President Ruto's speech during the 60th Madaraka Day celebrations in Embu was as usual notable for soaring oratory and compelling stage presence. Its climax was the exhortation that we should "deploy the best innovations and technologies to make Kenya efficient, competitive and prosperous."
The plant ecologist-cum-president's outstanding expressiveness could have served him well in another life as a stage personality. It also smashes for us in the sciences the condescending notion that we are a humourless bunch who struggle hopelessly with elocution. As Robert Mugabe once was to Zimbabwe, Kenya might soon claim the world's most eloquent president in Dr Ruto.
Anyhow, the speech was quite informative about the nation's upward trajectory in tech. "Kenya's legendary spirit of enterprise has entered the digital space," he announced, while revealing that nearly Sh30 billion has already been disbursed through the Hustler Fund to borrowers using zero bureaucracy, a device and airtime.
These are exciting milestones for our sexagenarian nation. Yet, what was most thought-provoking was Dr Ruto's hint that Kenya's "eternal conundrum" of low citizen-to-public office-holders confidence (caused by the latter's propensity for corruption) could be resolved through technology.
We wish to extrapolate on the presidential notion by proposing that our country - already famous for ground-breaking digital innovations - considers harnessing the ever-expanding capabilities of artificial intelligence (AI) in its assault on "our transactional efficiency problems" in government, to again borrow from eloquent Ruto-speak.
If anything demonstrates the positive impact tech can have on government operations and the possible gains of dabbling in AI, it is the way the e-Government initiative dramatically reduced the painful and endless queues citizens once endured at the KRA offices during renewal of driving licences, among other services.
The basic motivation of an AI government should be to detox Kenya of the everlasting governance challenges of corruption, tribalism, incompetence, document forgeries, and the like.
Computer algorithms are admittedly not always less biased than human actors. Many voices - including that of AI pioneer Geoffrey Hinton - have indeed taken to warning of its pernicious side, especially if integrated into societal infrastructure. Deceased theoretical physicist Stephen Hawking was particularly fatalistic, saying that AI "could spell the end of the human race."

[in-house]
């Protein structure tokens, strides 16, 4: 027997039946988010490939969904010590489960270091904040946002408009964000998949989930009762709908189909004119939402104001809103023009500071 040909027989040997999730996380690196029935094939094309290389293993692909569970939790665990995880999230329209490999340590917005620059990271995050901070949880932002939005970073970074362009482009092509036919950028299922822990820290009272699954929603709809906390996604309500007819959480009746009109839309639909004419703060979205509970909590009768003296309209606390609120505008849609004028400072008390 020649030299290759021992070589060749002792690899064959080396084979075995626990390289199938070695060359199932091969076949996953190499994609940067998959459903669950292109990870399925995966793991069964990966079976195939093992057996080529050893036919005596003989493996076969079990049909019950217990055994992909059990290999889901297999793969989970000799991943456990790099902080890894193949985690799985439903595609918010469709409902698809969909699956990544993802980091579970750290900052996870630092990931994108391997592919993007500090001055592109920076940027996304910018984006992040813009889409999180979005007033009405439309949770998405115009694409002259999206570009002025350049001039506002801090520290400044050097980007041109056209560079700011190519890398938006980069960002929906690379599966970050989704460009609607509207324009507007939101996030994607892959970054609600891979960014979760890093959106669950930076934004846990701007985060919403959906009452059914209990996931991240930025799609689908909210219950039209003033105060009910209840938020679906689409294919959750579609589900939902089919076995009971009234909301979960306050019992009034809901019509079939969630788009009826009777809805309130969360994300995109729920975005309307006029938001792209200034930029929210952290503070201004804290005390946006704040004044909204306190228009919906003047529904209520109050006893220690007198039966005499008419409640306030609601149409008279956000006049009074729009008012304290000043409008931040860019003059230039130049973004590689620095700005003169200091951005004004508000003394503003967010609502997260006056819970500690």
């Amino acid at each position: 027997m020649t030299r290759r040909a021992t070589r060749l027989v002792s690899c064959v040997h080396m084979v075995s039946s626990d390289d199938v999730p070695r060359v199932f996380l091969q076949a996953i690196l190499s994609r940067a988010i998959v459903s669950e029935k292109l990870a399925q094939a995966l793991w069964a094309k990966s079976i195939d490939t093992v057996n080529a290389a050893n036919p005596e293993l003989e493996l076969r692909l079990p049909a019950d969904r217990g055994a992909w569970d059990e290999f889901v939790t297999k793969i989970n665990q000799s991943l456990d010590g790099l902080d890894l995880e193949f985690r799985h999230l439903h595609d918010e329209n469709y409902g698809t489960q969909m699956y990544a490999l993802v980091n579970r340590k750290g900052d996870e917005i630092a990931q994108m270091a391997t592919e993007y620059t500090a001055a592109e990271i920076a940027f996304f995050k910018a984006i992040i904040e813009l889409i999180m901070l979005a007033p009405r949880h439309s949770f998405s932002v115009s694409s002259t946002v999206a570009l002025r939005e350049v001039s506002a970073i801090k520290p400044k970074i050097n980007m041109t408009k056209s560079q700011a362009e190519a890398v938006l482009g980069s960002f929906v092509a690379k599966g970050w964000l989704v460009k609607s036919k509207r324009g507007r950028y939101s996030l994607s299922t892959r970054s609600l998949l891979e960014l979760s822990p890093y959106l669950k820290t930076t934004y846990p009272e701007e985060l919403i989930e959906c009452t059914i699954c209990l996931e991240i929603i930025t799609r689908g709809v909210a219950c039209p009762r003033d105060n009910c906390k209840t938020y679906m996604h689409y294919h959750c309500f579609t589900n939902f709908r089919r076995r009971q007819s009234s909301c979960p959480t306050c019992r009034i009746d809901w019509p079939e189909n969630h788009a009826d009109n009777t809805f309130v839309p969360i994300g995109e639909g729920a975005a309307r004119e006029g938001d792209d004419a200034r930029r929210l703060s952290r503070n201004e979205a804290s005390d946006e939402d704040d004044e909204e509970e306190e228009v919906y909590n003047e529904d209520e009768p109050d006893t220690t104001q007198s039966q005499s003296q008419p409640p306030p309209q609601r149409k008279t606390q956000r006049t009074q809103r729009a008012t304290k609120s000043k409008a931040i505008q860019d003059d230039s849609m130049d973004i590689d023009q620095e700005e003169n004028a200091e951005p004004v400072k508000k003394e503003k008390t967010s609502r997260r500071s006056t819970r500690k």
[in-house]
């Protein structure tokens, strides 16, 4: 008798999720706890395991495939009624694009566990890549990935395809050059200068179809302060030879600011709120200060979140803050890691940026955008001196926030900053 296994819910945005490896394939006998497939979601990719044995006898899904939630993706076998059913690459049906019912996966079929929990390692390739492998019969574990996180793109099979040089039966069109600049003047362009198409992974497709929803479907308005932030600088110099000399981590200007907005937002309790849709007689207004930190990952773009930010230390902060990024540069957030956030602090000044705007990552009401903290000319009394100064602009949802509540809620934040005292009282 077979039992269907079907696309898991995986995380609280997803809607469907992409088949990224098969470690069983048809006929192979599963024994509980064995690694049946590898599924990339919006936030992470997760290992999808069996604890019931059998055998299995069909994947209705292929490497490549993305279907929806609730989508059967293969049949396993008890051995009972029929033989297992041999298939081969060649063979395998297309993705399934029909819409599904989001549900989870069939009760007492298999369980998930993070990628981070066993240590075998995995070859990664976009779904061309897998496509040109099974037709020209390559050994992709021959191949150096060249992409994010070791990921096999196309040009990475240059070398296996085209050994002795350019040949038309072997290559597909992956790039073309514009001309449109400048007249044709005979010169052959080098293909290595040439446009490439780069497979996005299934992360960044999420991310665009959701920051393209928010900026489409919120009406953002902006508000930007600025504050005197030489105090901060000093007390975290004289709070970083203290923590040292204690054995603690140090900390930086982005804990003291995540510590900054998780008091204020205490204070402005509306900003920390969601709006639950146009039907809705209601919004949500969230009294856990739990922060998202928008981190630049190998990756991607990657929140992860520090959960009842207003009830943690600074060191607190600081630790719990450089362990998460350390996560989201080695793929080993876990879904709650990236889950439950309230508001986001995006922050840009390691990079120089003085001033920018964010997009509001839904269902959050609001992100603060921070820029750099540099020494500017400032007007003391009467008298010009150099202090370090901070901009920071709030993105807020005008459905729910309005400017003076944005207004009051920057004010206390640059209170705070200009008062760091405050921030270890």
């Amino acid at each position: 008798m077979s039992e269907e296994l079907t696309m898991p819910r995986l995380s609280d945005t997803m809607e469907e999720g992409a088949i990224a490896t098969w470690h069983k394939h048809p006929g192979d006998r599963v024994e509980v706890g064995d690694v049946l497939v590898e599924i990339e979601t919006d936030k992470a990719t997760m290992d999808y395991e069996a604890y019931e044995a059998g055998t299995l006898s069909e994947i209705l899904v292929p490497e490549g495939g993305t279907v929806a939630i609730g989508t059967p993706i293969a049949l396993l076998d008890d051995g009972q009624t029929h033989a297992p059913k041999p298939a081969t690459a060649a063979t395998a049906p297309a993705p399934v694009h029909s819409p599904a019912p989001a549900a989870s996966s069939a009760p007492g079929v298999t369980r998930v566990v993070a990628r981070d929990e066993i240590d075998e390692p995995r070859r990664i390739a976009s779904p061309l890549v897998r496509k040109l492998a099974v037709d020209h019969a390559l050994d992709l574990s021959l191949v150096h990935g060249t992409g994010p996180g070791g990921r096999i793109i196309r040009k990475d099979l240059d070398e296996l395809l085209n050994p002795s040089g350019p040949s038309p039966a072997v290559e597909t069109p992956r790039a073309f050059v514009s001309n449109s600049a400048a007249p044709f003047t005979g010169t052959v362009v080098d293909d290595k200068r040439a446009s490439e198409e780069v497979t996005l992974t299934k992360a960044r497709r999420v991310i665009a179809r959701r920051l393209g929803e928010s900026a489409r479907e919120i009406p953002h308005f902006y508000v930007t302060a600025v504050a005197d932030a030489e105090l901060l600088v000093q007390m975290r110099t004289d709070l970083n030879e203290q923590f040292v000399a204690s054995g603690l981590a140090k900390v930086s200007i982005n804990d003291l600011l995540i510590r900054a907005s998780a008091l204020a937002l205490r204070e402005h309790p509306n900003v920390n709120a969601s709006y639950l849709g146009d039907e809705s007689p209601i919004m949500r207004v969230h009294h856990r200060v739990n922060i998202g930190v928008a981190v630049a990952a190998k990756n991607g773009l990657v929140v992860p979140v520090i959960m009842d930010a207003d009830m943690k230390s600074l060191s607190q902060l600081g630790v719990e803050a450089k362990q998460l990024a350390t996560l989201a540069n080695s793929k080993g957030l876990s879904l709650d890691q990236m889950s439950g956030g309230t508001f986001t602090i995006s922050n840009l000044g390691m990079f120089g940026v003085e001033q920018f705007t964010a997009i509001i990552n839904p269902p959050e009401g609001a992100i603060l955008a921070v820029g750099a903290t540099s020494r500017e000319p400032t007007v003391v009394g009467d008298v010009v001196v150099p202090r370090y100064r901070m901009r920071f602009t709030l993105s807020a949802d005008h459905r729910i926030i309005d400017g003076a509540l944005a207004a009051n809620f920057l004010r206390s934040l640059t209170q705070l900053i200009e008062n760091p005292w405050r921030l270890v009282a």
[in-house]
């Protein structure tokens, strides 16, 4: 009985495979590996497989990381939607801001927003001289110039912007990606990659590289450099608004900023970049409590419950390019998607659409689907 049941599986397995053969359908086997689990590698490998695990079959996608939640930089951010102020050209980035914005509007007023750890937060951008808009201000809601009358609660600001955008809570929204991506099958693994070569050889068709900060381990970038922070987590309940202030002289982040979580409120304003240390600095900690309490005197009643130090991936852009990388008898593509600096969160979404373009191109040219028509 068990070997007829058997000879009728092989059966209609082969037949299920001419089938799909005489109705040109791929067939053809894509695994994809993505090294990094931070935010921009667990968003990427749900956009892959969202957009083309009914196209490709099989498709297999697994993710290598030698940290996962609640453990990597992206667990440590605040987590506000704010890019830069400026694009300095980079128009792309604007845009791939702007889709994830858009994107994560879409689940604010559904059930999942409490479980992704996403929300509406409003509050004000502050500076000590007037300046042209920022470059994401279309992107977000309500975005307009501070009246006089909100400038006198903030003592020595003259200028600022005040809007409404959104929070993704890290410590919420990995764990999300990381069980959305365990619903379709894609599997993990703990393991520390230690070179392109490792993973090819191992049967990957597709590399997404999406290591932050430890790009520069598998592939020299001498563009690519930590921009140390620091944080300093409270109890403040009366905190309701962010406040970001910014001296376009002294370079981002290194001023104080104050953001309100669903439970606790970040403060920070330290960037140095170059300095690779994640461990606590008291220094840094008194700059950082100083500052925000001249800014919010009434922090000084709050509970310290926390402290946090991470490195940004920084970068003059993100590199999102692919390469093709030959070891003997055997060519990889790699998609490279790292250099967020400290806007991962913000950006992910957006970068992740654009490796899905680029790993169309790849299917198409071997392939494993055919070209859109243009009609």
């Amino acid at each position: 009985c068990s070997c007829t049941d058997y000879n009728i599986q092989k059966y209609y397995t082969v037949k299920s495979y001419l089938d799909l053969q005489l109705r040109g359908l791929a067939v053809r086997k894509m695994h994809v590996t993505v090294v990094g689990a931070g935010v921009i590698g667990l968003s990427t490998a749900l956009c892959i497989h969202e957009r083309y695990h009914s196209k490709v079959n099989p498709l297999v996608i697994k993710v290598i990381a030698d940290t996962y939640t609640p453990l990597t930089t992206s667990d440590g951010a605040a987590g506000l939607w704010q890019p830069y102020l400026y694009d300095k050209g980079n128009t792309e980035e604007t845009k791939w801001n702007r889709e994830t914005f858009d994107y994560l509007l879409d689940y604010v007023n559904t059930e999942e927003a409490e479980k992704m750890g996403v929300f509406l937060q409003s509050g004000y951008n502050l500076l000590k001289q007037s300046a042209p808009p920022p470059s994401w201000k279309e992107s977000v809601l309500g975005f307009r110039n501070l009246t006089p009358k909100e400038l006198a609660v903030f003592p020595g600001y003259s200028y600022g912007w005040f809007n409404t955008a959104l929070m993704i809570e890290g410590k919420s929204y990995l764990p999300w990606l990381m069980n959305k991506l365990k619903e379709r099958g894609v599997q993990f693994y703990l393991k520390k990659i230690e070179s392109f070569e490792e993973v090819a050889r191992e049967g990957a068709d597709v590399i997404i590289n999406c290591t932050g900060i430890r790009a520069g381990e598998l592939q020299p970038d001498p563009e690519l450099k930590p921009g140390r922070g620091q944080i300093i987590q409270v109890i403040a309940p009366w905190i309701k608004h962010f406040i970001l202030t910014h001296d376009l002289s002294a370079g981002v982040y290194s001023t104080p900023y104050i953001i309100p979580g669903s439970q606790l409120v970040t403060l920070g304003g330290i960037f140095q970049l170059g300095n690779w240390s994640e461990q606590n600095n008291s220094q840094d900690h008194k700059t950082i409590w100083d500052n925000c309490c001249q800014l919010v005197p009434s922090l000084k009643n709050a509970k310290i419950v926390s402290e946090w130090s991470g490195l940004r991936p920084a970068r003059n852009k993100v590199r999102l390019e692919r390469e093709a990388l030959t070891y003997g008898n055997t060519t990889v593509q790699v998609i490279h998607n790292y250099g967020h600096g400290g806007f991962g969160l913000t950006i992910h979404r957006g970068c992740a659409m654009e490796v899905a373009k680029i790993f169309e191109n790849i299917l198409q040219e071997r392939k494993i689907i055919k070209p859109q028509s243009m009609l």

Some clear dangers of AI include job losses, risky weapons automatisation, death of spontaneity and creativity, absence of human emotion and 'wisdom', and upsurge in laziness. Special interest groups might also seize the tool for manipulation of the masses for political and economic expediency.
But others are subtler, such as the replication and amplification of existing racial biases, which is seen in the way most image-processing software resort to Caucasian faces by default.
But then, for a country as ours with such a severe graft malady, no radical 'technological surgery' can be considered a worse option. After all, patriots before us who ventured out to slay this tenacious dragon with 'conventional weapons' returned home injured, discouraged and empty-handed.
It would all begin by any appropriate chatbot from the ever-expanding selection, such as GPT-4, being fed the general information about the ward (or county, or country as the case may be).
Choice of software should be informed by the maximum number of words it can take, ability to understand the logic of images, linguistic range (including Kiswahili and local languages), and general software IQ. (Can it, for instance, handle a question involving deep logic, such as, "Explain 'algebra' to a sevena-year-old"?).
This hypothetical government could be piloted at the ward level, the smallest government unit. Bot training should be deliberately wide-ranging to include content from the latest government regulations, policies, rules, official documents such as the constitution, amendments, statutes, budgets, people's opinions locally, nationally and internationally, contemporary events, ad infinitum. Since some Kenyans actually participated in the initial training of the hyped AI software ChatGPT, this is within reach.
Finally, the model - like Aladdin's Genie - should be unleashed to freely model developmental strategies for whatever jurisdiction it was designed. And, viola! Your ward or county finally has an inanimate potential MCA or governor!
As expected, our scenario-analysis for this hypothetical 'cloud-based' government is severely limited by space. Let us say, though, that if ever adopted, as most such 'wild' ideas ultimately are, county governors will for the first time ever have invisible PAs. Unlike their human 'counterparts', these will never crave a pay rise, and will possibly introduce a completely refreshing good-governance vibe in our counties.
Additionally, artificial intelligence models will obliterate the need for wananchi to "know anyone, bribe, or go through complex bureaucracy" in order to be served, besides being exponentially more accurate, fair, accessible and able to process humungous amounts of data at higher speeds than all the guys we voted in last year, combined.
All said, the scary spectre of AI one day mutating into what one philosopher calls a "one-stop oracle"- a know-it-all with the answers only God should be providing - is very, very real.
Dr Wahome teaches at Laikipia University. Nderitu is a student at Alliance High School and a member of the schools computer science club that is working on an AI model for the conservation of Kenya's wildlife